Excuse # 1 — India is a growing economy — and growing economies pollute
The standard excuse given by the Indian government is that we are a growing economy, and growing economies WILL continue to pollute (as a direct byproduct of their industrial growth).
This is patently untrue.
For starters, it is entirely possible for industries to switch to green energy. Capital expenditure is involved, but companies end up saving more than they spend on the one time capital cost.
For another, a crackdown on the the afore-mentioned culprit (diesel), is all that is needed to get India’s air cleaner…
Excuse #2 — No one has a death certificate marked ‘Death by Pollution’
The Environmental and Health Ministers of India
As recently as December 2022, India’s new health minister, Bharati Pravin Pawar, re-stated the standard, not-my-problem response. No one has a death certificate that says ’cause of death, pollution’.
India’s previous health minister, Dr Harsh Vardhan, and it’s current health minister, Bharati Pawar, are a manifestation of everything that is wrong with India’s leadership on Air Quality.
Consider these illuminating highlights from his 5 years as India’s Health Minister
We don’t need to single out Dr. Harsh Vardhan, who single handedly handed Delhi kids their death certificate.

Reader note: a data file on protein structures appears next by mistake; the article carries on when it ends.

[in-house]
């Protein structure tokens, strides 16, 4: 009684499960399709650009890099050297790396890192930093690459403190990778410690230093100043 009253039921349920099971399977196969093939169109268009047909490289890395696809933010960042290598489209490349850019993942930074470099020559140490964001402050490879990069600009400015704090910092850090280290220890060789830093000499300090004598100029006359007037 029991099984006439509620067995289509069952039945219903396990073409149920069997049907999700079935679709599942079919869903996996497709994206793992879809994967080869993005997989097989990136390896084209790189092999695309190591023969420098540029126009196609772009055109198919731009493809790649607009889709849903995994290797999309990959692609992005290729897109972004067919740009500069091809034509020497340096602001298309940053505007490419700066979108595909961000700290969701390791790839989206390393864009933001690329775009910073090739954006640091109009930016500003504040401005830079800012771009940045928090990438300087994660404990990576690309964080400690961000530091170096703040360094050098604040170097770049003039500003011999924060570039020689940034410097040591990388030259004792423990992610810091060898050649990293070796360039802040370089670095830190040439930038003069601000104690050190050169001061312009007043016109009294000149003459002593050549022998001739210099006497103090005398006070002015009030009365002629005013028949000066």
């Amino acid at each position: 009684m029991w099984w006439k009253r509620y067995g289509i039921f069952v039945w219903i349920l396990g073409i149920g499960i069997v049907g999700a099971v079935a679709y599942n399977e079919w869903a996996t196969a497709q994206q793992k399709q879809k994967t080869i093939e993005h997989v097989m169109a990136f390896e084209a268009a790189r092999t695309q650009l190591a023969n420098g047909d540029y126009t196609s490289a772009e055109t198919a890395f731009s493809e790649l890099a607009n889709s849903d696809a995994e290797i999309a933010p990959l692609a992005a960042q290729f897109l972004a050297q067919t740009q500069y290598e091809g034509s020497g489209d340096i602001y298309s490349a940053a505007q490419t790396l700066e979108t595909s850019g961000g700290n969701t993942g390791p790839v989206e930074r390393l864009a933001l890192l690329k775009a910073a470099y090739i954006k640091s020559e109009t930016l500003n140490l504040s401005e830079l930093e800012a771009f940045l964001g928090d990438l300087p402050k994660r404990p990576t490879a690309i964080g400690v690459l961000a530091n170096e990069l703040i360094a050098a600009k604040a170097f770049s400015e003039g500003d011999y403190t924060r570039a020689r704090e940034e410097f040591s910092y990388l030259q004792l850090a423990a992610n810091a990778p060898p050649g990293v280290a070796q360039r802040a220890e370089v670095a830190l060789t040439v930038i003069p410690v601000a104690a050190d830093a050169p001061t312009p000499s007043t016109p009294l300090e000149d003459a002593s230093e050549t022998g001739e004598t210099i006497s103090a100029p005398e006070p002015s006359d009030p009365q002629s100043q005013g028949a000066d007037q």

Prakash Javadekar, the current, sitting minister of the environment (2022), when asked about the toxic air levels, suggested that one should “start your day with calming music”, adding a link to a “scintillating thematic composition”.
Who appointed these people into these positions? This isn’t just their failure — this is the failure of a Government that appointed them. Callous is the word that comes to mind, when one thinks of these so called health and environment ministers.
The role of the public — A delight in breaking the rules
It is easy to blame a single authority like the Central Government.
However, the breaking of rules by almost all strata of Indians is also visible in plain sight.
Firecrackers exploding for minutes on end are a way for the rich to display their wealth at weddings. This, in spite of a ban by the Supreme Court on any kind of firecrackers!
A vast majority of diesel vehicles and diesel generators are owned by wealthy industrialists.
While I know some businessmen who are taking proactive measures to get off diesel, the majority will not budge until they are forced to.
What is the Indian Government to do?
- Take enforcement seriously. In spite of existing laws (that are constantly broken due to lack of enforcement) and harsh rebukes from the Supreme Court, the Central Government is largely unresponsive to the state of affairs.
- Unleash India’s Entrepreneurial energy (with the backing of the Government)